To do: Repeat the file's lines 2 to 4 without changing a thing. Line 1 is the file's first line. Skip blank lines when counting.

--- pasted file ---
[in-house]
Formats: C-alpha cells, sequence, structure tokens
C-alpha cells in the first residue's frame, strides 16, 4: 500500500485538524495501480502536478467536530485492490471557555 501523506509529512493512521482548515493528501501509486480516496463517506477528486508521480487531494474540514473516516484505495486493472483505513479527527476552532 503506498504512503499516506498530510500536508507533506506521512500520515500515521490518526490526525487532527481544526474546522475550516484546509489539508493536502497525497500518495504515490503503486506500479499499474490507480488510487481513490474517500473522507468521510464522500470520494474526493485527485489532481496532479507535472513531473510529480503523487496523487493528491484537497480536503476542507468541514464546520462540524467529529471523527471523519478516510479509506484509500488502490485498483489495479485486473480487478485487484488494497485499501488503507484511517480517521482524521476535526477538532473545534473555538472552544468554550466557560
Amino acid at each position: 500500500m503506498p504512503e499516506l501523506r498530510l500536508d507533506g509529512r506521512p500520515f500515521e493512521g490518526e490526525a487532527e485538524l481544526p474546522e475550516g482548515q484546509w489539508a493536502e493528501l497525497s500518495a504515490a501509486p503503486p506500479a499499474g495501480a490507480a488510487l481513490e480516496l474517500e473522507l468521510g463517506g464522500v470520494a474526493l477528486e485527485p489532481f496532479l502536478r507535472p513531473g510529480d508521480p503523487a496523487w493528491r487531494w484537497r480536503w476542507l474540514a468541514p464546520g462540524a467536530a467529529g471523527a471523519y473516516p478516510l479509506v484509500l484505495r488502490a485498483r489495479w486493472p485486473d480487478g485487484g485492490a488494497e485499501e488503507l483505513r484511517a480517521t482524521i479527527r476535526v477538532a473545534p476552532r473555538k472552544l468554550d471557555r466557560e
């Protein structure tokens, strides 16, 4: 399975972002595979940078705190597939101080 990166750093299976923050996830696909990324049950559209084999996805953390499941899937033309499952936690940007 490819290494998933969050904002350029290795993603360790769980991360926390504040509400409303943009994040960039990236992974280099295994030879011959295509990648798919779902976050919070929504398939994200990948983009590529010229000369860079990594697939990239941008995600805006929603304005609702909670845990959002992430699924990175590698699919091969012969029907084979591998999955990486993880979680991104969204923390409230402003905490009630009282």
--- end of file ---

Formats: C-alpha cells, sequence, structure tokens
C-alpha cells in the first residue's frame, strides 16, 4: 500500500485538524495501480502536478467536530485492490471557555 501523506509529512493512521482548515493528501501509486480516496463517506477528486508521480487531494474540514473516516484505495486493472483505513479527527476552532 503506498504512503499516506498530510500536508507533506506521512500520515500515521490518526490526525487532527481544526474546522475550516484546509489539508493536502497525497500518495504515490503503486506500479499499474490507480488510487481513490474517500473522507468521510464522500470520494474526493485527485489532481496532479507535472513531473510529480503523487496523487493528491484537497480536503476542507468541514464546520462540524467529529471523527471523519478516510479509506484509500488502490485498483489495479485486473480487478485487484488494497485499501488503507484511517480517521482524521476535526477538532473545534473555538472552544468554550466557560
Amino acid at each position: 500500500m503506498p504512503e499516506l501523506r498530510l500536508d507533506g509529512r506521512p500520515f500515521e493512521g490518526e490526525a487532527e485538524l481544526p474546522e475550516g482548515q484546509w489539508a493536502e493528501l497525497s500518495a504515490a501509486p503503486p506500479a499499474g495501480a490507480a488510487l481513490e480516496l474517500e473522507l468521510g463517506g464522500v470520494a474526493l477528486e485527485p489532481f496532479l502536478r507535472p513531473g510529480d508521480p503523487a496523487w493528491r487531494w484537497r480536503w476542507l474540514a468541514p464546520g462540524a467536530a467529529g471523527a471523519y473516516p478516510l479509506v484509500l484505495r488502490a485498483r489495479w486493472p485486473d480487478g485487484g485492490a488494497e485499501e488503507l483505513r484511517a480517521t482524521i479527527r476535526v477538532a473545534p476552532r473555538k472552544l468554550d471557555r466557560e